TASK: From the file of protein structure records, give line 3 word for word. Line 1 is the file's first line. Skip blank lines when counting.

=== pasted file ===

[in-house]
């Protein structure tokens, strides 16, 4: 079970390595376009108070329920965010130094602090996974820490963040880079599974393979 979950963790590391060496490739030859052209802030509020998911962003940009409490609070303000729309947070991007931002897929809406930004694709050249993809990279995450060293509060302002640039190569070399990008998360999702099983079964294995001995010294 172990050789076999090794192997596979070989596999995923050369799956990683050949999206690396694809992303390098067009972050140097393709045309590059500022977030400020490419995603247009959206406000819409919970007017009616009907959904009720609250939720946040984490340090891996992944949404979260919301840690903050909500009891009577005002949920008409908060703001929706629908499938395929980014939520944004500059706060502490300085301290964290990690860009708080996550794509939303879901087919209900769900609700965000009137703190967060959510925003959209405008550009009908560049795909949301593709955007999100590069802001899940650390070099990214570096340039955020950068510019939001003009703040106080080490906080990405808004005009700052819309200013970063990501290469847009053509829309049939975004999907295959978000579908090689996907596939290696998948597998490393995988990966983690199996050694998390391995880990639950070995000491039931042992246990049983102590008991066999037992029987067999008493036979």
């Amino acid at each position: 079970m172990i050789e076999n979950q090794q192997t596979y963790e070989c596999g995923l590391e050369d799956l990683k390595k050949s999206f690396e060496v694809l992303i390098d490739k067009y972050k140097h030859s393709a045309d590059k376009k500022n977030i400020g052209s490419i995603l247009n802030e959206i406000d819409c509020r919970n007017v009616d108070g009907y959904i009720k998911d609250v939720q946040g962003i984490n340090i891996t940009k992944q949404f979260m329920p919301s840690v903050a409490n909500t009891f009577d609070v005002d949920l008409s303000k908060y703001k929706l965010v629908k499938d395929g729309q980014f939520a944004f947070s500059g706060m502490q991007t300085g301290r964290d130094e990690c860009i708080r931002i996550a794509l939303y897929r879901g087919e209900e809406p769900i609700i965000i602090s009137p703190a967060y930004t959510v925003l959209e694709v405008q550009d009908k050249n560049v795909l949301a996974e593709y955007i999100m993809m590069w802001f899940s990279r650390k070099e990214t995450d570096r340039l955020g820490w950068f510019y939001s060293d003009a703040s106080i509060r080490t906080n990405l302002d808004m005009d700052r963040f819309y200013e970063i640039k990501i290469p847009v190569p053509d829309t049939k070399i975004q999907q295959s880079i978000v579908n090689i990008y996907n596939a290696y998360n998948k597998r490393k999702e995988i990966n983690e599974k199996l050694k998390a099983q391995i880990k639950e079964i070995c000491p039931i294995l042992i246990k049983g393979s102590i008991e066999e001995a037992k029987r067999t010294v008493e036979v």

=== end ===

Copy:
């Amino acid at each position: 079970m172990i050789e076999n979950q090794q192997t596979y963790e070989c596999g995923l590391e050369d799956l990683k390595k050949s999206f690396e060496v694809l992303i390098d490739k067009y972050k140097h030859s393709a045309d590059k376009k500022n977030i400020g052209s490419i995603l247009n802030e959206i406000d819409c509020r919970n007017v009616d108070g009907y959904i009720k998911d609250v939720q946040g962003i984490n340090i891996t940009k992944q949404f979260m329920p919301s840690v903050a409490n909500t009891f009577d609070v005002d949920l008409s303000k908060y703001k929706l965010v629908k499938d395929g729309q980014f939520a944004f947070s500059g706060m502490q991007t300085g301290r964290d130094e990690c860009i708080r931002i996550a794509l939303y897929r879901g087919e209900e809406p769900i609700i965000i602090s009137p703190a967060y930004t959510v925003l959209e694709v405008q550009d009908k050249n560049v795909l949301a996974e593709y955007i999100m993809m590069w802001f899940s990279r650390k070099e990214t995450d570096r340039l955020g820490w950068f510019y939001s060293d003009a703040s106080i509060r080490t906080n990405l302002d808004m005009d700052r963040f819309y200013e970063i640039k990501i290469p847009v190569p053509d829309t049939k070399i975004q999907q295959s880079i978000v579908n090689i990008y996907n596939a290696y998360n998948k597998r490393k999702e995988i990966n983690e599974k199996l050694k998390a099983q391995i880990k639950e079964i070995c000491p039931i294995l042992i246990k049983g393979s102590i008991e066999e001995a037992k029987r067999t010294v008493e036979v």